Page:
The Golden Age Loses Its Glitter
By the end of the seventeenth century the magnificent miracle of the Dutch Republic was giving way to a more commonplace existence. The country was still wealthy but declining in comparison with the great powers around it. The special conditions upon which Dutch preeminence had been built had gone or were rapidly disappearing. More spacious and populous neighbors like France and England had turned deliberately and effectively to breaking the Dutch quasi monopoly upon Europe’s interregional trade; it would be only a slim exaggeration to call the mercantilism represented by the English Navigation Acts and Colbert’s policies a riposte to Dutch domination of commerce and shipping. Once other nations began to ship and to trade directly in a substantial part of the products they imported and exported, the massive profits on which both Dutch prosperity and Dutch power rested ceased to flow in. Another burden, less visible but no less damaging to the Dutch position, was the load of debt and taxation created by the long series of wars. Dutch taxation, unlike that of other countries, did not rest primarily upon the land but upon external trade and internal consumption; as such, it represented a substantial competitive cost which other states faced to a much lesser extent. Yet the immense wealth of the Dutch, especially of the merchants and patricians, did not vanish overnight.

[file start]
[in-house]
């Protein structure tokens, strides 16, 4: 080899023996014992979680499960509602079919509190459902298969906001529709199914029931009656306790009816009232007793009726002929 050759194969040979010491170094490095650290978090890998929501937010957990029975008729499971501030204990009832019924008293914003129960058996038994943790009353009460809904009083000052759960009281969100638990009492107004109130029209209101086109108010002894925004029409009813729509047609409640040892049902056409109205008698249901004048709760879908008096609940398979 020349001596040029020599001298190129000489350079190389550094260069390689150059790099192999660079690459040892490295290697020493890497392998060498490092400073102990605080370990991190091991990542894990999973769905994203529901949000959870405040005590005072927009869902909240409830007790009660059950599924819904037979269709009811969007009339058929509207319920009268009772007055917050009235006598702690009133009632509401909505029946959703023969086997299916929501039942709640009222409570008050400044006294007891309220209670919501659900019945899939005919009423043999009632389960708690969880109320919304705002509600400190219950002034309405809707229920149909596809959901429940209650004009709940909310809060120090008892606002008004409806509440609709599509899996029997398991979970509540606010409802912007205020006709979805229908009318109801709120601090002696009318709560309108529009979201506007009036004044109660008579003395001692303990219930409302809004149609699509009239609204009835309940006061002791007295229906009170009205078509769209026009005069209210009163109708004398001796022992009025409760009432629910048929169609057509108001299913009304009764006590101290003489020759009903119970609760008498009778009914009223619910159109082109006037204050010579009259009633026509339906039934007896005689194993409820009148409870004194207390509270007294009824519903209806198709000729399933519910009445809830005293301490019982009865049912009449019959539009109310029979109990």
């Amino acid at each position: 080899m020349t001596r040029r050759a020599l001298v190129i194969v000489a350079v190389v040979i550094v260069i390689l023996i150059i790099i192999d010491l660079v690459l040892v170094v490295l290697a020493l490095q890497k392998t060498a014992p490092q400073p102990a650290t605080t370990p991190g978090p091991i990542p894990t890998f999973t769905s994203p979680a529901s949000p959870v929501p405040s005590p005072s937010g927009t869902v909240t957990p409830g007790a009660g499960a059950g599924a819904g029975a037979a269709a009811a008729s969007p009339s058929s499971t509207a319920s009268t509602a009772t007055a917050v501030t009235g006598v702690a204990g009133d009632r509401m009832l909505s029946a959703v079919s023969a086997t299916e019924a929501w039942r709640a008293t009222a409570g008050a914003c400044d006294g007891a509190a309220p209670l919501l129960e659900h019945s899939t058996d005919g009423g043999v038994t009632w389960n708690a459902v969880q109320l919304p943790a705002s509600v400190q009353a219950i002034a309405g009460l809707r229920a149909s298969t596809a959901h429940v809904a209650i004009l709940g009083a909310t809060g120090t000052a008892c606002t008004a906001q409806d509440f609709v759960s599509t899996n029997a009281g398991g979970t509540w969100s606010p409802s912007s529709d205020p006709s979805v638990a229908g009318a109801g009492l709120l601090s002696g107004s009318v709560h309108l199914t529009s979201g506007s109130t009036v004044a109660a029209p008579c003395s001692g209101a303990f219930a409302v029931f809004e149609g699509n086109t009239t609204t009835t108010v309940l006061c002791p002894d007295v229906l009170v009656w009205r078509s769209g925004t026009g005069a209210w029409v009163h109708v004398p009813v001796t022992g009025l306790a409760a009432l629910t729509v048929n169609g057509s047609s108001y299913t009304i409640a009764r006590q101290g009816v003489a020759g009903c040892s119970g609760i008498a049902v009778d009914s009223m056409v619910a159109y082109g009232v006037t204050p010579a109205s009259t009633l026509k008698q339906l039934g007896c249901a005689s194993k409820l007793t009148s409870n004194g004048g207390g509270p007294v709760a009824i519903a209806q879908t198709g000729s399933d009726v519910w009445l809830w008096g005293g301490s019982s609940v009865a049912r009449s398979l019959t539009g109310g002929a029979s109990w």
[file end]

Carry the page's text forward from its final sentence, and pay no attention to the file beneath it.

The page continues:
KeywordsExecutive Power Great Society Executive Council East India Company United Province
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